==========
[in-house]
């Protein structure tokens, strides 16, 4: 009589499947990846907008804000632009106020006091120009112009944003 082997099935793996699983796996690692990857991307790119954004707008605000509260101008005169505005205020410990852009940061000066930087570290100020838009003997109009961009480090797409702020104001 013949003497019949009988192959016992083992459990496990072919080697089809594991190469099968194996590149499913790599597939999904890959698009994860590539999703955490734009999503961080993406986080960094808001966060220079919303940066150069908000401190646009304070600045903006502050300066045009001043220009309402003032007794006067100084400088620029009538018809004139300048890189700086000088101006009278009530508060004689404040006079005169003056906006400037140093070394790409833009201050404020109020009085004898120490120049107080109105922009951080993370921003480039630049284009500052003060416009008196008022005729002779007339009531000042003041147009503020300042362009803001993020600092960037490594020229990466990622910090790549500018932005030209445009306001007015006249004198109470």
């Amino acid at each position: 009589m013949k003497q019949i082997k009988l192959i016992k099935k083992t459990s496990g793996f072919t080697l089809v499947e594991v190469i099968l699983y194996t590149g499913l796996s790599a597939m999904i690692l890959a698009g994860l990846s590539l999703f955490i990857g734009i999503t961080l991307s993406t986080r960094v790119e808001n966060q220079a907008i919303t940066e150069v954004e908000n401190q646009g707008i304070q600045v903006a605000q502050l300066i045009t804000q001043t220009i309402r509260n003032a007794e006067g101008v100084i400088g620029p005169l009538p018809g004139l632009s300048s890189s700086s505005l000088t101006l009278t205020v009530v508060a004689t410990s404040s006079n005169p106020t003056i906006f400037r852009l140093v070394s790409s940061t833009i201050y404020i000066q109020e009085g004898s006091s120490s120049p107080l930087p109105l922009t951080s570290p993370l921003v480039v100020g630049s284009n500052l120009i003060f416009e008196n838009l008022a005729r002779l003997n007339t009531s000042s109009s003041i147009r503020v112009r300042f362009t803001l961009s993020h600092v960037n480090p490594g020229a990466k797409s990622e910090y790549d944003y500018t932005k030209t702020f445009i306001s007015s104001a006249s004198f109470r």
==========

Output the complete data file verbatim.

[in-house]
């Protein structure tokens, strides 16, 4: 009589499947990846907008804000632009106020006091120009112009944003 082997099935793996699983796996690692990857991307790119954004707008605000509260101008005169505005205020410990852009940061000066930087570290100020838009003997109009961009480090797409702020104001 013949003497019949009988192959016992083992459990496990072919080697089809594991190469099968194996590149499913790599597939999904890959698009994860590539999703955490734009999503961080993406986080960094808001966060220079919303940066150069908000401190646009304070600045903006502050300066045009001043220009309402003032007794006067100084400088620029009538018809004139300048890189700086000088101006009278009530508060004689404040006079005169003056906006400037140093070394790409833009201050404020109020009085004898120490120049107080109105922009951080993370921003480039630049284009500052003060416009008196008022005729002779007339009531000042003041147009503020300042362009803001993020600092960037490594020229990466990622910090790549500018932005030209445009306001007015006249004198109470």
């Amino acid at each position: 009589m013949k003497q019949i082997k009988l192959i016992k099935k083992t459990s496990g793996f072919t080697l089809v499947e594991v190469i099968l699983y194996t590149g499913l796996s790599a597939m999904i690692l890959a698009g994860l990846s590539l999703f955490i990857g734009i999503t961080l991307s993406t986080r960094v790119e808001n966060q220079a907008i919303t940066e150069v954004e908000n401190q646009g707008i304070q600045v903006a605000q502050l300066i045009t804000q001043t220009i309402r509260n003032a007794e006067g101008v100084i400088g620029p005169l009538p018809g004139l632009s300048s890189s700086s505005l000088t101006l009278t205020v009530v508060a004689t410990s404040s006079n005169p106020t003056i906006f400037r852009l140093v070394s790409s940061t833009i201050y404020i000066q109020e009085g004898s006091s120490s120049p107080l930087p109105l922009t951080s570290p993370l921003v480039v100020g630049s284009n500052l120009i003060f416009e008196n838009l008022a005729r002779l003997n007339t009531s000042s109009s003041i147009r503020v112009r300042f362009t803001l961009s993020h600092v960037n480090p490594g020229a990466k797409s990622e910090y790549d944003y500018t932005k030209t702020f445009i306001s007015s104001a006249s004198f109470r």